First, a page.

Lincoln is a beautiful place. From the cathedral to Hartsholme Country Park, we live in a city which we can all be proud of. But too often, the difficulty is not whether you can find something new to learn or discover, it’s whether you can cross the city centre during peak travel times.
When I stood to be Lincoln’s MP, one of my elections pledges was to address the transport problems facing Lincoln. Last year, I formed the Lincoln Transport Taskforce to bring together local stakeholders to discuss our transport challenges. We are all working on creating a vision for a better connected, efficient Lincoln. The evidence is clear; if we don’t solve the problem now, travel issues are only going to get harder to solve.
To ensure the views of Lincoln residents are at the forefront of this vision, I have undertaken both a survey and public engagement event.
The aim was to discover the attitudes of local people and I wanted to know how issues have emerged, especially around congestion and climate change. I recently published my report which summarises the key findings and conclusions.
My general conclusion will not be a surprise to those living in Lincoln, the transport system doesn’t meet the needs of people in our city. The options simply aren’t there; buses are deemed expensive and unreliable and cycling isn’t incentivised. The desire to leave the car and travel by other means is not encouraged in Lincoln.
A clear conclusion in my report is that Lincoln residents predominantly travel by car, and do not feel incentivised to use alternative forms of transport.
59% of survey respondents said their main form of transport is by car, which partly explains those all-to regular traffic jams at peak hours.
Lincoln’s transport issues can also be explained by a widespread belief that transport is prohibitively expensive.
68% of survey respondents said that they did not believe public transport in Lincoln provides value for money, whilst ‘lower fares’ was the most popular incentive to encourage residents to use public transport more often.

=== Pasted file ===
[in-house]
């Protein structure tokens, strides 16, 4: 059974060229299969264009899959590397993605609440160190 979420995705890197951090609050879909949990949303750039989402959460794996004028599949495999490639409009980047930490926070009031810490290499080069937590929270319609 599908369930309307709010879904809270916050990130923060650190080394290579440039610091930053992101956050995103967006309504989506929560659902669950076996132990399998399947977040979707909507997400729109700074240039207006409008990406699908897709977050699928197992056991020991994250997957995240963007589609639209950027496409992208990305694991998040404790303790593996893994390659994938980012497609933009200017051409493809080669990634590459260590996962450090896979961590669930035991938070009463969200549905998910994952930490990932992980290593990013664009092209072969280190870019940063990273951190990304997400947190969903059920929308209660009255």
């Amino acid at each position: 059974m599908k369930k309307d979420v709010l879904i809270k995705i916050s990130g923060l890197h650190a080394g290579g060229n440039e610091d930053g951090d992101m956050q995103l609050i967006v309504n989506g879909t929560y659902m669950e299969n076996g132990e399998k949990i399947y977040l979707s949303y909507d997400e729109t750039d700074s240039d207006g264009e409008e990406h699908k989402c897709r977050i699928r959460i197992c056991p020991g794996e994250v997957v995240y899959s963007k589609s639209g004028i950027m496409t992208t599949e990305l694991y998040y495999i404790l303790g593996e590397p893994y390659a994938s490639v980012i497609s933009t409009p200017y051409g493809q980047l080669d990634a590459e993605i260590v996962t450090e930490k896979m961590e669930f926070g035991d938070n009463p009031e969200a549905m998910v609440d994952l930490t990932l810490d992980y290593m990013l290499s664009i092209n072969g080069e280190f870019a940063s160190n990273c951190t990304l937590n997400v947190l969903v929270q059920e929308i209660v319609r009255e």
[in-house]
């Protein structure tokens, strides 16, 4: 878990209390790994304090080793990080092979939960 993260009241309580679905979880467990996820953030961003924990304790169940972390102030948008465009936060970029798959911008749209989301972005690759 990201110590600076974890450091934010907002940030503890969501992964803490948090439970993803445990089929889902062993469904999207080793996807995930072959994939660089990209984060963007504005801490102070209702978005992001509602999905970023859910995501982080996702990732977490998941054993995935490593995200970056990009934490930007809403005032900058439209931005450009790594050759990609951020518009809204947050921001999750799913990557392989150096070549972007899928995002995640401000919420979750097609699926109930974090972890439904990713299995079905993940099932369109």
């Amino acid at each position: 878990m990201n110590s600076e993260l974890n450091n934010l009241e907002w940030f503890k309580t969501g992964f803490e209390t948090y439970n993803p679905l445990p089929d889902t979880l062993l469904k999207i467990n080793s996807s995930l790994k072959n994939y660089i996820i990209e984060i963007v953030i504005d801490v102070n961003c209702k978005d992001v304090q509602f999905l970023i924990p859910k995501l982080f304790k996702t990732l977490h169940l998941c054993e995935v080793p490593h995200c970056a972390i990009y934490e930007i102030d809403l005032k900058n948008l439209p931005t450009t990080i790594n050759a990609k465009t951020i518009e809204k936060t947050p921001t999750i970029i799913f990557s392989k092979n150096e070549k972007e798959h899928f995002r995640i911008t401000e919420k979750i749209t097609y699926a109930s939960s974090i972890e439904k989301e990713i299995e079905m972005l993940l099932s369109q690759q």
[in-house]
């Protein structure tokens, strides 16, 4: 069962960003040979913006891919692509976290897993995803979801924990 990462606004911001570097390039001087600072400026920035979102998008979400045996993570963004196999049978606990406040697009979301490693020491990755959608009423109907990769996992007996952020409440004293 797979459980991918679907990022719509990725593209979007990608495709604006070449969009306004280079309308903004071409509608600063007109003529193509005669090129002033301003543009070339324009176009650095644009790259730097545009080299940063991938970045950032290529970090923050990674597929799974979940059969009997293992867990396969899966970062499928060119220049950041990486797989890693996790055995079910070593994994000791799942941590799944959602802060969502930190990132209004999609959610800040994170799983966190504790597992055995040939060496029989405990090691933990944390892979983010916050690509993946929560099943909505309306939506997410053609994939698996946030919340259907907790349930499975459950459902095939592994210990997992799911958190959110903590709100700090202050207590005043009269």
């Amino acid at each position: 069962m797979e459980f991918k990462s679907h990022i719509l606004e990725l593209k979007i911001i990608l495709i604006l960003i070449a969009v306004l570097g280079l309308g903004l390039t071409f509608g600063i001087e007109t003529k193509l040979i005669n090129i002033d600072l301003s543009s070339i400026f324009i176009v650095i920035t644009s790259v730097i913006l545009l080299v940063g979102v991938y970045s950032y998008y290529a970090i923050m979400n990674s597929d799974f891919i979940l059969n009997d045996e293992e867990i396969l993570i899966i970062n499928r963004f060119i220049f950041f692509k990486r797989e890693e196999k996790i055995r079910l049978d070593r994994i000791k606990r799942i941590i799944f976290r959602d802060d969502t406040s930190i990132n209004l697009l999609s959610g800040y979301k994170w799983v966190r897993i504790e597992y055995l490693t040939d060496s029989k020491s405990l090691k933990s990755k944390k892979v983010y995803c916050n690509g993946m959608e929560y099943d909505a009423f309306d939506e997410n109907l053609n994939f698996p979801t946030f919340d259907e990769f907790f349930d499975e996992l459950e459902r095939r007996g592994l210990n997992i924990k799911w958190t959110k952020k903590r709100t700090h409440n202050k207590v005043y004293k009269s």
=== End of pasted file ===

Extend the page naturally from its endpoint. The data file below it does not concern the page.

Lincoln residents also raised multiple concerns about the punctuality and coverage of local transport in Lincoln.
61% of survey respondents said that they did not find public transport in our city to be punctual, whilst multiple written submissions raised concerns about the unreliability and early finish times of local buses.
However, a majority of survey respondents also said that they were able to access most places in Lincoln by public transport.
Another clear conclusion was that Lincoln residents are concerned about the public health and environmental consequences of transport. Carbon reduction and air quality were two of the most frequently raised concerns during the community engagement event and in the written submissions.
Many residents outlined their desire to cycle more, with 71% of those who responded to my survey indicating that more cycle lanes would incentivise them to travel by bike.
My report has enabled many Lincoln residents to have their voices heard regarding transport in our city. I believe it is crucial that the views of local people are central in shaping the next steps as we try to create a Lincoln that is healthier and safer to travel in.
To aid the survey’s reach, it was both shared widely online (on my website and social media accounts) and physical copies were distributed to anyone who requested one. Paper copies were sent to older residents or people without internet access. In total the survey received 640 responses to the survey, representing all age ranges.